During my research I read various accounts of how Billy the Kid first came to kill a man, Frank P. Cahill. The consensus of opinion is that Billy went into a bar to do some gambling (he’d be good with cards and numbers, so probably won often – which might make him unpopular). Over the game of cards he gets into an argument with Cahill, reports suggesting that this was not a new issue and that Cahill frequently bullied Billy and physically assaulted him. On this fateful occasion, Cahill, a big man, knocks Billy down and straddles him, continuing to punch. Fearing for his life, Billy manages to draw his gun and shoots Cahill in the stomach, a wound he ends up dying from.

This story about Cahill’s behaviour, how he repeatedly picked on Billy and beat him up, paints Billy in the light of a man who was forced to take action to protect himself, and had reached the end of his tether with a bully. Billy was pushed too far. Billy was quick on the draw and didn’t think twice about the consequences of his actions, all he wanted was for that bully to stop thrashing him.

It also backs up my assessment that Billy has Moon Taurus. He’s stubborn. He kept going back to that darn bar, refusing to let a bully control his life. If he was born later in the day, with Moon conj. Uranus he’d more likely have had entirely the opposite reaction. He’d have walked away. If someone kept picking on him he’d have turned right around and found a different bar to gamble in, found new friends. He wouldn’t have hung around.

None of this casts Billy the Kid as a hero or a villain, but if I were writing an insider scene, something that only the reader gets to share, I’d show a conversation between Billy and his friends. They’d beg him not to go into Atkins saloon, tell him that they’d seen that bully Cahill go in there earlier, warn him to gamble elsewhere. Billy would, of course, have responded that no man was going to intimidate him into not going where he wanted to go. If Cahill attacked him then he’d sidestep, he was quick on his feet, nimble like a dancer. I’d then change scene to inside the saloon, show Cahill talking with his buddies, telling them how was going to thrash that kid if he showed his face today. As we read we beg Billy not to walk through those swing doors into that bar, but the stubborn youngster pushes them open, steps inside, and an outlaw is born.

Billy the Kid

Birth chart for Billy the Kid erected for 12:30pm

Here are som great places to research Billy the Kid.





Once upon a time Booktrope came along and changed everything…they offered me a publishing contract. With Booktrope we do what is termed ‘team publishing,’ in that we create a team consisting of author, editor, book manager, project manager, proof reader and cover designer, all working together to generate the best book possible before it goes to press. But today I’m not here to talk about the specifics of an individual project, I’m here to talk about the much larger possibilities that Booktrope offers its authors.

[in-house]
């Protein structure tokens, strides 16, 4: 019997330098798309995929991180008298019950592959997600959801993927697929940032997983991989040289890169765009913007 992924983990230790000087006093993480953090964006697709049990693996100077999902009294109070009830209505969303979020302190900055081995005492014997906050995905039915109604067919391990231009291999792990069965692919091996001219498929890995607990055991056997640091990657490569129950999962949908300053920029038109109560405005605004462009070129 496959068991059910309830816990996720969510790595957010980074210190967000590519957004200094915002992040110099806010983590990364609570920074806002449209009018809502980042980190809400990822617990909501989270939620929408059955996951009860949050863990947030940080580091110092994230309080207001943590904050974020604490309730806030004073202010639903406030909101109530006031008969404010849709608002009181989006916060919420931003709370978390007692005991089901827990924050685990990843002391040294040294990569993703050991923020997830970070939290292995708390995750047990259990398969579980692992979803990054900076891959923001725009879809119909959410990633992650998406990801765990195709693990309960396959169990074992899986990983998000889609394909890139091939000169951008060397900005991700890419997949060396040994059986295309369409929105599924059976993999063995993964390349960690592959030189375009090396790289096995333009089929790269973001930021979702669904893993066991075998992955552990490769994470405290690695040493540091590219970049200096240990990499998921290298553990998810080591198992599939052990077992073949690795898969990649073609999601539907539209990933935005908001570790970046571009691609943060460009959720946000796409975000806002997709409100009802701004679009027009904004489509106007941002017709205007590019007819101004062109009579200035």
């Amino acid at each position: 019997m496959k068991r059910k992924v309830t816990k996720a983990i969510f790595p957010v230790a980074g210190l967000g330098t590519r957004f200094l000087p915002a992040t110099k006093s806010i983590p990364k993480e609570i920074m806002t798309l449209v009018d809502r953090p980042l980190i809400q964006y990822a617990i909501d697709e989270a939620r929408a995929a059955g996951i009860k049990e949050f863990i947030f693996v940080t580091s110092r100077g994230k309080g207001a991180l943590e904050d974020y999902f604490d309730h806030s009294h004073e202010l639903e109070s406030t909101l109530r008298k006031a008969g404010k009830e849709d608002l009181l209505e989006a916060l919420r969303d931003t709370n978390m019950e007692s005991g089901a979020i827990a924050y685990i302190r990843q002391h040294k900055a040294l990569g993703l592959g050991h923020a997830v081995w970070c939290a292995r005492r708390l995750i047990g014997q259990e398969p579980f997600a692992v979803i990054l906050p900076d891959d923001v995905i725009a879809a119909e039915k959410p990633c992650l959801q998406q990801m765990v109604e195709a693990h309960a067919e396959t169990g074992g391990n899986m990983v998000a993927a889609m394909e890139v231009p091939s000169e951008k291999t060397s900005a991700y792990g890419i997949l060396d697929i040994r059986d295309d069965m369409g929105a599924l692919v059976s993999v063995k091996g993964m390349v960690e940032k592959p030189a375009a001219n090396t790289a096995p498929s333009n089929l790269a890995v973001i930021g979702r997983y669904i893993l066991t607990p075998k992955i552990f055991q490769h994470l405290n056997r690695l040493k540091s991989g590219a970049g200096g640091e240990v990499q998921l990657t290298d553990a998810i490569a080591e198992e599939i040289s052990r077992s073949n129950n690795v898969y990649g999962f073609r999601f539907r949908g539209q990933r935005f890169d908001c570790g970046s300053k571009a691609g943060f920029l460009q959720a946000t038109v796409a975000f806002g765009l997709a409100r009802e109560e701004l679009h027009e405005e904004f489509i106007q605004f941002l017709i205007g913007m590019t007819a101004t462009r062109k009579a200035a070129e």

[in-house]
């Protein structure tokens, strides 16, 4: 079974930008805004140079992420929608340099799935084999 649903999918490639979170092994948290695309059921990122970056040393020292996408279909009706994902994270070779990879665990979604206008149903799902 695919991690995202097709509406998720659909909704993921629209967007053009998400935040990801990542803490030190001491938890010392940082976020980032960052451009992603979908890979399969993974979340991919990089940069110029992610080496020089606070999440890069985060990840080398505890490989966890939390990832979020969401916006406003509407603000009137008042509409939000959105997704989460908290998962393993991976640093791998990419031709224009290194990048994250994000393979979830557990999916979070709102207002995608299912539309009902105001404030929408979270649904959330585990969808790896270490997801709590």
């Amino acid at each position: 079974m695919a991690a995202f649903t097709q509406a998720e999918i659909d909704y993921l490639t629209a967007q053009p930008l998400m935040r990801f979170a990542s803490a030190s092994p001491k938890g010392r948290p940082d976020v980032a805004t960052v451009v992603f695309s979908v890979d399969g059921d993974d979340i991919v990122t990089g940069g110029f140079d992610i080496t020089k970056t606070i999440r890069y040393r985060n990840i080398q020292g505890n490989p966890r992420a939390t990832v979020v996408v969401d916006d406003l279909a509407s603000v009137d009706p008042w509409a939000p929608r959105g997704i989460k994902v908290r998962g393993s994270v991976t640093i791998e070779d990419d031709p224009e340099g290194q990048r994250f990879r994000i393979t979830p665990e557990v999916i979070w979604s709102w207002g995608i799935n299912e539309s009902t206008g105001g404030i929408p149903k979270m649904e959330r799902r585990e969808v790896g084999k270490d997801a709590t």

Montana Book FestivalBooktrope itself is one large family, with everyone helping each other out and flagging up opportunities. Maybe what’s on offer is as simple as someone offering to buddy-up over a coffee (Or virtual coffee via Skype) because they work in a particular industry and have insider knowledge that will help you perfect a scene, or maybe it’s a chance for visual exposure to the industry, such as being asked if you’d like to share table space at the Montana Book Festival. On my own I would never have heard of, thought of, or even dreamt of having my novel Visiting Lilly represented at the prestigious Montana Book Festival. After all, I live in the UK, not America.

Visiting Lilly at Montana Book FestivalSo, when Booktrope’s highly talented author Paula Marie Coomer sent round a message inviting fellow Tropers to take part in the Montana Book Festival, I was eager to be involved. My enthusiasm stemmed not from anticipated book sales, but a deep understanding that to display my novel to a wider audience offers traction to becoming a recognised author.

PMC at Montana Book FestivalI caught up with Paula on her return and asked how the festival had gone and what she’d brought away from the experience that she’d like to share with other authors.

Here’s Paula’s excellent report.

First, I’d like to thank Guy Pace  for joining me. We had such a fun time chatting back and forth and talking to all the wonderful folks who came past our table. Guy was relentless! He is a great front man who would not let people not talk to him. It was a wonderful thing to see. Also have to give a shout out to Barb Drozdowich Jae Carvel Massimo Marino  Kandi J Wyatt Allan Ament  Tess Thompson Toni Allen  for providing books and swag. We didn’t sell too much, but we talked to lots of people about Booktrope, gave out most of the handouts about the Booktrope website, and talked to a number of authors looking for a literary home.

PMC Montana5What events like this always remind me of is how much writing is being done out there, how many writers there are, how many ways of approaching the writing life and task of writing, how many different goals writers have, how many different types of books and publishers, and just how alive and well and buzzing the world of books is. I ached for those authors out there roaming the world looking for a publisher. We all remember what that was like.